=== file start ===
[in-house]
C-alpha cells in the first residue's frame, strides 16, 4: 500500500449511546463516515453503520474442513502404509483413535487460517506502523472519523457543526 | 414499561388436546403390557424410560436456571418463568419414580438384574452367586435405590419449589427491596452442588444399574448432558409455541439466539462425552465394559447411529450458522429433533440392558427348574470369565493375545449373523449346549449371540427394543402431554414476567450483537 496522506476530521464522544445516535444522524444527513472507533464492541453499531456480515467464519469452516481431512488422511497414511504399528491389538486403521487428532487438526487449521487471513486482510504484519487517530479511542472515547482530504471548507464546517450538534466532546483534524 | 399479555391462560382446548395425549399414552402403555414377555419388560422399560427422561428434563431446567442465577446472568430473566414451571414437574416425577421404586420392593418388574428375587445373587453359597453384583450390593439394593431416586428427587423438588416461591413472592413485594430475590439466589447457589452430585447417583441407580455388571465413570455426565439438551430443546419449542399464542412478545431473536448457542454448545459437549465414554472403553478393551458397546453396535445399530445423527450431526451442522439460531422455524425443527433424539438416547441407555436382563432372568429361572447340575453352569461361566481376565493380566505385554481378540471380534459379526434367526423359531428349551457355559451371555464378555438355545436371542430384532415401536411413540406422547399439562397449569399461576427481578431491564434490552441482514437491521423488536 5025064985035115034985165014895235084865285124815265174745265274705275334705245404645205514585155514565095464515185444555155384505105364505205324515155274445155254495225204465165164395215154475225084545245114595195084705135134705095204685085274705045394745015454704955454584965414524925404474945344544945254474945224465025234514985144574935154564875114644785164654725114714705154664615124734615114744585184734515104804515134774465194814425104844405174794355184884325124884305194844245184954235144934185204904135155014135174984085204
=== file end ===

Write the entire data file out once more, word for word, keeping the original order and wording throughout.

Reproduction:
[in-house]
C-alpha cells in the first residue's frame, strides 16, 4: 500500500449511546463516515453503520474442513502404509483413535487460517506502523472519523457543526 | 414499561388436546403390557424410560436456571418463568419414580438384574452367586435405590419449589427491596452442588444399574448432558409455541439466539462425552465394559447411529450458522429433533440392558427348574470369565493375545449373523449346549449371540427394543402431554414476567450483537 496522506476530521464522544445516535444522524444527513472507533464492541453499531456480515467464519469452516481431512488422511497414511504399528491389538486403521487428532487438526487449521487471513486482510504484519487517530479511542472515547482530504471548507464546517450538534466532546483534524 | 399479555391462560382446548395425549399414552402403555414377555419388560422399560427422561428434563431446567442465577446472568430473566414451571414437574416425577421404586420392593418388574428375587445373587453359597453384583450390593439394593431416586428427587423438588416461591413472592413485594430475590439466589447457589452430585447417583441407580455388571465413570455426565439438551430443546419449542399464542412478545431473536448457542454448545459437549465414554472403553478393551458397546453396535445399530445423527450431526451442522439460531422455524425443527433424539438416547441407555436382563432372568429361572447340575453352569461361566481376565493380566505385554481378540471380534459379526434367526423359531428349551457355559451371555464378555438355545436371542430384532415401536411413540406422547399439562397449569399461576427481578431491564434490552441482514437491521423488536 5025064985035115034985165014895235084865285124815265174745265274705275334705245404645205514585155514565095464515185444555155384505105364505205324515155274445155254495225204465165164395215154475225084545245114595195084705135134705095204685085274705045394745015454704955454584965414524925404474945344544945254474945224465025234514985144574935154564875114644785164654725114714705154664615124734615114744585184734515104804515134774465194814425104844405174794355184884325124884305194844245184954235144934185204904135155014135174984085204